Thursday, 29 November, 2018


The HRF Centre led a collaborative effort to stage the Second Cities: Smaller and Smarter Symposium in October.

The Centre, Hunter Water, the Hunter and Central Coast Development Corporation and AECOM were Lead Partners in the Symposium. The event cultivated understanding among delegates of the economic and social drivers for cities such as Greater Newcastle, Wollongong and Geelong. It also showcased Newcastle as an emerging global city.

Forty-five expert speakers and panellists addressed the three key themes of innovation, infrastructure and liveability over the two-day symposium. A total of 187 participants represented 80 organisations.

Symposium host, Kyle Loades, stated that the event helped to build insight, dialogue, and trust among leaders in Greater Newcastle’s government, academic and business sectors.

Loades led a final session to explore: where to next? The participants were from state and local government, the private sector, industry groups, the community sector and the university. They worked in groups to brainstorm their insights and bolster the development of Greater Newcastle.

Across the groups came a consistent call for greater collaboration and transparent governance within and between tiers of government and with the private and public sectors.

Each group nominated two priorities that they considered critical to Greater Newcastle. There was significant overlap among the groups, with the following key areas of focus:

  • A compelling vision
    • delivers a sense of ownership for the community
    • requires collaboration
    • longer time frames for looking forward: 20 to 50 year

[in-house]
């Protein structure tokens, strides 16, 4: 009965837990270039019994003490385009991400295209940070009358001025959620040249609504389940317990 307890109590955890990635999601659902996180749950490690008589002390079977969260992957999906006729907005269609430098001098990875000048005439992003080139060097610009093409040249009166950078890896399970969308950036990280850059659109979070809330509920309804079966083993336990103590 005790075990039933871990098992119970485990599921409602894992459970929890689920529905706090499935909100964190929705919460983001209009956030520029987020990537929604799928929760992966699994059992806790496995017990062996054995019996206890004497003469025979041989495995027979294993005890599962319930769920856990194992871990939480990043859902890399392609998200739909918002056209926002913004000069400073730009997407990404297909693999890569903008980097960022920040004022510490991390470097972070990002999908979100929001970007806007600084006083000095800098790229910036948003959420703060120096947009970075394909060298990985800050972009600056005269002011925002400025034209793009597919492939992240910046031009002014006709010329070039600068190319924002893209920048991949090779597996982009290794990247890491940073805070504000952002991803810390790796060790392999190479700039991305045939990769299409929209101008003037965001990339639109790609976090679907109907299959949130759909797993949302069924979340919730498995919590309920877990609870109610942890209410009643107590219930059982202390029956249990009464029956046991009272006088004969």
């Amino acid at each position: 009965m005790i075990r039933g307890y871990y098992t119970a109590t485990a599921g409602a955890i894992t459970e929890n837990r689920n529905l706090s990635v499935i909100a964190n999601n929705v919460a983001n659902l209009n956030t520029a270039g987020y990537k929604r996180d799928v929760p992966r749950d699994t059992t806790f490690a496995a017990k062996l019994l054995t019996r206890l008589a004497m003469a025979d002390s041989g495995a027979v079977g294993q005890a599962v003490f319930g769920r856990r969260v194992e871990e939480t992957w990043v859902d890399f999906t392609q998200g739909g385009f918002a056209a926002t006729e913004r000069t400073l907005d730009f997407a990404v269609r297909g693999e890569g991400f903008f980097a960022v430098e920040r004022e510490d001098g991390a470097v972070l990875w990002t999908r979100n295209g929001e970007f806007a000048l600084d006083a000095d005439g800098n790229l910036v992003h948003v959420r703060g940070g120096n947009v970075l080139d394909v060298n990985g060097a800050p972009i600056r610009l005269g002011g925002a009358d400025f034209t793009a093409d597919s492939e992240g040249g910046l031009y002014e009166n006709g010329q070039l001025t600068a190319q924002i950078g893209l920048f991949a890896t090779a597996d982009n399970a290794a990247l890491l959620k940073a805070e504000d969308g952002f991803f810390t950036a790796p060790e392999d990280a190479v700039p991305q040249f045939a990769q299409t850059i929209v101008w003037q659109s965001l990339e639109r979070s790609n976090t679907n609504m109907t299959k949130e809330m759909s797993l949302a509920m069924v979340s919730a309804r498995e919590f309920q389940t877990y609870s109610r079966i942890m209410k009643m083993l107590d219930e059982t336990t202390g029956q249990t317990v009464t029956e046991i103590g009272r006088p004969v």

• A clear brand and identity
    • for the city and its people
    • many believe the identity exists but is not captured and articulated clearly
    • embracing a progressive agenda
    • attract and develop hero experiences
  • Progress of key infrastructure
    • airport upgrade
    • create health and innovation precinct
    • true coordination around a major project
  • Enhanced liveability (including inclusivity)
    • a decent cultural space: museum or art gallery
    • investment in creative industries to enhance social fabric
  • Economic and cultural diversification
    • job opportunities
    • a stronger role for the university
    • better support for small business
    • resilience
    • build on core strengths: engineering, health, education
  • Measurement and benchmarking (nationally and internationally)
    • seek international funding schemes

The HRF Centre will explore these areas in its upcoming research and engagement, including a possible Second Cities Symposium 2019. Along these lines, the Centre’s Hunter economic breakfast series will have an over-arching theme of Collaboration and Vision.